Page 1 of 2


Sahko has dug into its enviable archive and unearthed two precious hours of music by Uwe Schmidt, recorded to tape for a radio project commissioned by the Helsinki Museum Of Modern Art in ’94. Touching on raga-like minimalism, beat-driven ambient techno and what feels like a whole galaxy between, it’s a compact testament to the breadth, volume and unerring quality of Schmidt’s output, particularly in the 1990s. Whatever he creates in the future, Schmidt deserves to be remembered as one of the era’s most talented, visionary electronic artists. KS


Don’t get me wrong: Daphne Oram, Tristram Carey, Delia Derbyshire, John Baker et al, I salute them, I give thanks for them, I quietly venerate them as gods. These are inspiring figures, people who turned engineering into artistry, people who realised that machines could deepen and expand the range of human expression rather than crush it. But do we need more of them? These days it seems like any OAP or corpse who once picked up a soldering iron is being positioned as a “pioneer of early electronics” and lavished with retrospective praise. The latest candidate for canonisation is one Fred Judd, who’s had his most resonant 50s and 60s work compiled and released by the young Public Information label, with the help of his family and the artist/filmmaker Ian Helliwell. The good news is that Fred is deserving of the attention – the pieces included on the comp, played entirely on self-built instruments, are as otherworldly as they are jaunty: ranging from concrete experiments to the kind of space age fantasias that Joe Meek could have only dreamed of. KS


Even in their late 90s pomp, Hood always felt a little second division to this writer, with few ideas that hadn’t already been more rigorously, boldly explored by Talk Talk and Tortoise. The very existence of this lavish 6xCD retrospective box set on Domino implies that they were more important than that, in terms of posthumous influence if not immediate impact. I’m still not convinced – Recollected is not particularly revelatory. It is, however, a pleasure to listen to, flush with moments of rarified pastoral beauty that have weathered the years well. KS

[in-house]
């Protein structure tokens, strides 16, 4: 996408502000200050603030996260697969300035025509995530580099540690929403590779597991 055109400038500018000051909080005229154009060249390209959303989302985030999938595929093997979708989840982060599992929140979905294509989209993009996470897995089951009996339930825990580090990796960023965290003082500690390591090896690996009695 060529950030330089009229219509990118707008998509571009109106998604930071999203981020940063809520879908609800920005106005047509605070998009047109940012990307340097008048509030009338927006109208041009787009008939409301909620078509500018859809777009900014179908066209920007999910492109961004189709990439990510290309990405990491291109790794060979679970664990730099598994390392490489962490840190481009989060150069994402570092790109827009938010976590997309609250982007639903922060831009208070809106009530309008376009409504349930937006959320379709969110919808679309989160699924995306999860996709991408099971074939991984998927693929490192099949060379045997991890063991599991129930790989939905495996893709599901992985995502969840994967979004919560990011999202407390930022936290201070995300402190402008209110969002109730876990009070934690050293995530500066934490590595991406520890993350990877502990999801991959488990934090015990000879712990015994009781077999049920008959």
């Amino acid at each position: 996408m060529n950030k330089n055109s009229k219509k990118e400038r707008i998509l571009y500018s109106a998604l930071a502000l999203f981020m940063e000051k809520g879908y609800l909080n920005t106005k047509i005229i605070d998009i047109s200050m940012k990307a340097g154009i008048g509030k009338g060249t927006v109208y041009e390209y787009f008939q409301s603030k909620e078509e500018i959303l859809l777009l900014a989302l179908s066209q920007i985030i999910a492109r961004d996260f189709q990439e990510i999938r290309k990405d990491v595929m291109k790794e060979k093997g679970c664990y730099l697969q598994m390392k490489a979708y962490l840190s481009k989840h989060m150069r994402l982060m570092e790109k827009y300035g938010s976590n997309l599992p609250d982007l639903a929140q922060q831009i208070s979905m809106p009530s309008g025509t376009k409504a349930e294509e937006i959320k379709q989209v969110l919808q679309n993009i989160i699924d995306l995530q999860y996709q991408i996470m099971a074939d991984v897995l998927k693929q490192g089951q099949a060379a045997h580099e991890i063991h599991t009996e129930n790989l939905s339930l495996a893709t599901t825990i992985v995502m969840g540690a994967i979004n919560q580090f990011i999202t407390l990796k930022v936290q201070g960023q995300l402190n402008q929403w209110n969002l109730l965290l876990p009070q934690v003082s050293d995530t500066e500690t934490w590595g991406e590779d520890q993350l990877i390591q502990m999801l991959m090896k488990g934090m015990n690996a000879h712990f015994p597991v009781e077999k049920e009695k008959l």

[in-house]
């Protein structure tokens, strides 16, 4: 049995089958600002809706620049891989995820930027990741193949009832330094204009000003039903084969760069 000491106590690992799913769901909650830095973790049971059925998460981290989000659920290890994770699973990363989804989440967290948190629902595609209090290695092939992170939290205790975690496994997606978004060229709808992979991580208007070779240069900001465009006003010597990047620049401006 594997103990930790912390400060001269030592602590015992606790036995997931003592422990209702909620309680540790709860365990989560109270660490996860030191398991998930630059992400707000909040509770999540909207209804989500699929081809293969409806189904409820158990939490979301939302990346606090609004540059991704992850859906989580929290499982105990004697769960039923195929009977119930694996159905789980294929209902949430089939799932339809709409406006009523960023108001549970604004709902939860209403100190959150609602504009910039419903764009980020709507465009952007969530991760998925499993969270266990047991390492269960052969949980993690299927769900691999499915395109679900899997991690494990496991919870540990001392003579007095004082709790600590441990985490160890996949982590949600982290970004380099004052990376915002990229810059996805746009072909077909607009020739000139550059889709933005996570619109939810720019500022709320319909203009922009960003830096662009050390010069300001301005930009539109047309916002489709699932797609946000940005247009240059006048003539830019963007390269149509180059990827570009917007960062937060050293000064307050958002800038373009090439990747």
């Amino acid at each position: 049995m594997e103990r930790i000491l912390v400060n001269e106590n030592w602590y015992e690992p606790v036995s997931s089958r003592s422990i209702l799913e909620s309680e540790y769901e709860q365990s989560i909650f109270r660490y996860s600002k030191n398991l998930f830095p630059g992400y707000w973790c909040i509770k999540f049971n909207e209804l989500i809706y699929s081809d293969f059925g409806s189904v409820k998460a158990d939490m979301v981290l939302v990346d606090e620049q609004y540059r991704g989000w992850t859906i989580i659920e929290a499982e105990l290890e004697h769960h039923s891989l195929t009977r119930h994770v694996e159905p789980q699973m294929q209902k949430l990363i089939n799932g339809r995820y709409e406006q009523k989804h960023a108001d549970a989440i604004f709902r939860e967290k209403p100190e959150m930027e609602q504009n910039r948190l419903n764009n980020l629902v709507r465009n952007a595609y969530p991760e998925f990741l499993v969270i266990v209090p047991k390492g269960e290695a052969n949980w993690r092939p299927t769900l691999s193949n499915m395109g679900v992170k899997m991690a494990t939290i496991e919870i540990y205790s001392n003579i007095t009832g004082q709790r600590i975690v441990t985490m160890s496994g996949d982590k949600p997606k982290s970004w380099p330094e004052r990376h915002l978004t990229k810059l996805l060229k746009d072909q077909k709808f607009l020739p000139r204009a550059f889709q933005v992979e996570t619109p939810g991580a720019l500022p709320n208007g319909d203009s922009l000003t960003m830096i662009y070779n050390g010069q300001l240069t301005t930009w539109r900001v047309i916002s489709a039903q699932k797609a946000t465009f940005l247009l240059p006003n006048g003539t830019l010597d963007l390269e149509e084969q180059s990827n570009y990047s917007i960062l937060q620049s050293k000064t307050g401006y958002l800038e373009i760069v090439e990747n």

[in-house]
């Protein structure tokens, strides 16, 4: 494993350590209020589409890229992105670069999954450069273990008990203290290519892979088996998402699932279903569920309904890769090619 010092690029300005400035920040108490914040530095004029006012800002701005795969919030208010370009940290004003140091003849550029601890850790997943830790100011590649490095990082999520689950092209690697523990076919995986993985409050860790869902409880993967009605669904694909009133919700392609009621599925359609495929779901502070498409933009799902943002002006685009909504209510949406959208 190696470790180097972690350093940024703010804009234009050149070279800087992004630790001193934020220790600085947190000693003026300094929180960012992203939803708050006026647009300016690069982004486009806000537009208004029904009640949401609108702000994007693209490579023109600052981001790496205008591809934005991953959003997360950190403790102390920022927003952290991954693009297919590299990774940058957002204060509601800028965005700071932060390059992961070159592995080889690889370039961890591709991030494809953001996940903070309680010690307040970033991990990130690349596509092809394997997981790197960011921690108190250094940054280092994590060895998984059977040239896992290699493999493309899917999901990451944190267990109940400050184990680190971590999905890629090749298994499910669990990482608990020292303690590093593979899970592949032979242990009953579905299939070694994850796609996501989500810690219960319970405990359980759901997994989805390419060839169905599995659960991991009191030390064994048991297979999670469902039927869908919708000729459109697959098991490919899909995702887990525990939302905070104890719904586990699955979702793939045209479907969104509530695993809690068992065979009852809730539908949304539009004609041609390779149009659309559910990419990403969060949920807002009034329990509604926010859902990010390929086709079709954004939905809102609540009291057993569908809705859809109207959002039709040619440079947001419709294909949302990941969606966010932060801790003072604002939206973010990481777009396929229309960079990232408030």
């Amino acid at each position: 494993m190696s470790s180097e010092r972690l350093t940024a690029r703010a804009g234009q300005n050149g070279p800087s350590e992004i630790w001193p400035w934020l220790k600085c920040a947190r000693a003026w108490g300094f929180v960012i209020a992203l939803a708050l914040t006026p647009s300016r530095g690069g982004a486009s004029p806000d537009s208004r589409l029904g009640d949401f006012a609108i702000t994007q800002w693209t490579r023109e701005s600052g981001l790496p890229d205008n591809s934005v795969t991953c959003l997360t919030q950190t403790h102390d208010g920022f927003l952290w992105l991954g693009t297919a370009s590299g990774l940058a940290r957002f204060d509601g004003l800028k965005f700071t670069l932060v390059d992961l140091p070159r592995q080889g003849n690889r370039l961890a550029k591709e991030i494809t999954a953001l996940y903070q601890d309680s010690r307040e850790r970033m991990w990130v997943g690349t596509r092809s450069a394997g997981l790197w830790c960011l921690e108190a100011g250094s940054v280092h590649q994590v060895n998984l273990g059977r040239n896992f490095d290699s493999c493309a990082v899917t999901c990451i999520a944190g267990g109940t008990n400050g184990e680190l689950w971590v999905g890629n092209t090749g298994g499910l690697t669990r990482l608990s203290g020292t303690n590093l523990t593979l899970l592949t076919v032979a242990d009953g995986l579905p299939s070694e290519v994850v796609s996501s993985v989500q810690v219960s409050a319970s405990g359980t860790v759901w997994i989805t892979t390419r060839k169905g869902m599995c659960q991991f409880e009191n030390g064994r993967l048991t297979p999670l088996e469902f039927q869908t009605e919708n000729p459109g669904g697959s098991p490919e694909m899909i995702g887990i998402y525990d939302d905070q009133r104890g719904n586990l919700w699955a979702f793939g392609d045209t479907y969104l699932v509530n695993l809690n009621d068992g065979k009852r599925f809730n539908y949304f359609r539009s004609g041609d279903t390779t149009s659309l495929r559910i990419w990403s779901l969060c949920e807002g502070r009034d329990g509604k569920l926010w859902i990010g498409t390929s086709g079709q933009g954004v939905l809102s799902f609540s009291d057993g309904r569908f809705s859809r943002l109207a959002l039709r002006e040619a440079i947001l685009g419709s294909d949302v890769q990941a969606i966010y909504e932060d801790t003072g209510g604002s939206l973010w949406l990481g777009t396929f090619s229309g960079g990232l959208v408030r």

James Mason is best known for his unreconstructed, frankly unremarkable soul-jazz odyssey Rhythm Of Life (Chiaroscuro , 1978), which he released shortly before his career ran aground. In the early 80s he returned to the studio, creating a handful of minimal, hard-kicking electronic disco tracks which were basically house avant lettre. The tracks in question – ‘I Want Your Love’ and the astonishing ‘Nightgruv’ – gathered dust before being released 12 years later on the UK’s Mighty Fine label, and a further four years later on Soul Brother. Both editions are highly sought after (read: expensive), but Rush Hour have stepped in once again to help save your pennies. For their sparkling 2012 edition they promote ‘Nightgruv’ to the A-side and add an extended mix; in so doing they make it nothing less than definitive. TF


29-track CD anthology of the Portland punks’ early work. Its backbone is the 11 tracks that comprised their fast and furious demo of the same name (which was subsequently issued on 7” in ‘89.); additional tracks come from the previously unreleased Boner’s Kitchen demo, a live radio set from 1983 and outtakes from the Record Collectors Are Pretentious Assholes sessions. All the tracks have been restored and remastered, and accompanied by a booklet stuffed with informative notes and imagery. Hardcore at its most vital and irreverent. [NOTE: those looking for vinyl are directed to TKO’s understandably bonus-free reissue 7”, which came out late last year] TP